JERUSALEM (Nov. 21)
Ranking leaders of American Jewry demonstrated by their presence in Israel on Monday the depth of feeling of most American Jews against the proposed amendment to Israel’s basic immigration law, which would exclude persons converted by non-Orthodox rabbis.
Heads and former heads of North America’s major Jewish philanthropic agencies arrived here Monday night on an “emergency mission,” fresh from the 57th General Assembly of the Council of Jewish Federations, which ended in New Orleans Sunday.
Martin Stein of Milwaukee, chairman of the United Jewish Appeal’s board of trustees, told Israeli television viewers Monday night that the unity and harmony of the Jewish people are at stake.
He noted that some 5 million American Jews are non-Orthodox or non-affiliated. Even among the Orthodox there is no unanimous support for the controversial legislation demanded by the Orthodox establishment in Israel, Stein pointed out.
He and seven mission colleagues are to meet Tuesday with Premier Yitzhak Shamir, Foreign Minister Shimon Peres, the chief rabbis of Israel and new members of the Knesset.
The so-called “Who Is a Jew” issue dominated the CJF assembly during its entire four days, starting last Wednesday.
Although the controversy has rankled Israeli-Diaspora relations for 20 years, it took on new urgency after the Nov. 1 elections in Israel.
NOT JUST ISRAELI PROBLEM
Four ultra-Orthodox parties won 18 Knesset mandates among them to hold the balance of power, without which neither of the major parties, Labor nor Likud, could form a governing coalition in the 120-member Knesset.
The religious parties promptly established their price for cooperation: guaranteed swift passage by the next Knesset of an amendment to the Law of Return that would invalidate conversions performed by Conservative or Reform rabbis.
The practical effects of the proposed change would be minimal. There are few converts to Judaism who want to settle in Israel.
But, as Stein pointed out in a television news interview here, it is not only an Israeli issue. “It affects the American Jewish community,” he said.
“Diaspora Jews do not presume to dictate to Israel in its defense or other policies, since American Jews are not directly affected by them,” he said.
But the proposed legislation would “disenfranchise” many American Jews and render them “second-class citizens,” Stein said.
The American mission coincided with the arrival here Sunday of 750 leaders of British Jewry, who are launching their annual Joint Israel Appeal campaign in Jerusalem.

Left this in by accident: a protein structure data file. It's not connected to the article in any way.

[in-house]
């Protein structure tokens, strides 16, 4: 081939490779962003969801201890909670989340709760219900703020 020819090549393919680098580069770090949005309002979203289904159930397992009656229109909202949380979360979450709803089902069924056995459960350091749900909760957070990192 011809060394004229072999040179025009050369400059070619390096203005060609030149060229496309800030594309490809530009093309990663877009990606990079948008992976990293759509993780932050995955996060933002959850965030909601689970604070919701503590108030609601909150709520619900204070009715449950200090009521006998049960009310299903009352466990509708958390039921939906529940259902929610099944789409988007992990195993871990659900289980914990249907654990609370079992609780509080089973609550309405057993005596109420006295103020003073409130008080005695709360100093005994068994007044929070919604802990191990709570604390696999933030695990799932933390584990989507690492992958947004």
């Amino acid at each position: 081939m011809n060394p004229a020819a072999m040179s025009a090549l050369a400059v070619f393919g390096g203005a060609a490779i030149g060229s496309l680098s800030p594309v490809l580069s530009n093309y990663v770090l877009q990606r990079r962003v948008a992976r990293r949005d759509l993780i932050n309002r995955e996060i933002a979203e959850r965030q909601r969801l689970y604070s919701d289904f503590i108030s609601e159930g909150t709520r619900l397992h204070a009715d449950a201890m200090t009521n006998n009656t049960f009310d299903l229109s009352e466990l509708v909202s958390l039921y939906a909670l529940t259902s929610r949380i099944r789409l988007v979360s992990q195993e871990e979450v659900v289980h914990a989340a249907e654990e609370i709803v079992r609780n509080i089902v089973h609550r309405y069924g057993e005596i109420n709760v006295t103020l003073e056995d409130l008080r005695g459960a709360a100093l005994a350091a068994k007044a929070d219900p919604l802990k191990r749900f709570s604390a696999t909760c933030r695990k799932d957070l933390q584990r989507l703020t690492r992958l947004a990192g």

The mission is headed by Trevor Chinn, president of the JIA, and Lord Jakobovits, chief rabbi of Britain and the Commonwealth. Jakobovits, who is Orthodox, strongly opposes the “Who Is a Jew” amendment because of its divisiveness.
‘WILL TEST OUR LOYALTY’
He declined to comment on the controversy, but expressed hope that the JIA delegation would encourage people to see that “over and above all the problems and arguments, we are committed to the support of Israel.”
Chinn was less reticent. He told reporters that the proposed amendment would affect many Jewish families, including his own.
“If the government decides to change the law, it will test our loyalty beyond what is acceptable,” he said.
Chinn said he spoke not only for Reform and Liberal Jews, who constitute 25 percent of British Jewry, but also on behalf of the mainstream British Orthodox, who “feel very strongly that a change in the law will be the wrong move.”
The Diaspora groups found a strong supporter in Mayor Teddy Kollek of Jerusalem, who has just returned from a visit to the United States.
He warned at a news conference and in radio and television interviews here that passage of the “Who Is a Jew” amendment would do incalculable damage to relations between Israel and American Jews.
He said the greatest danger is not any decline in donations and investments in Israel, but in a drop in Jewish community involvement in aiding Israel politically in Washington.
The mayor added that most Israelis do not grasp the depth of American Jews’ feelings about this issue. “I have never before seen a danger like this,” said Kollek, who has been dealing with American Jews for more than 40 years.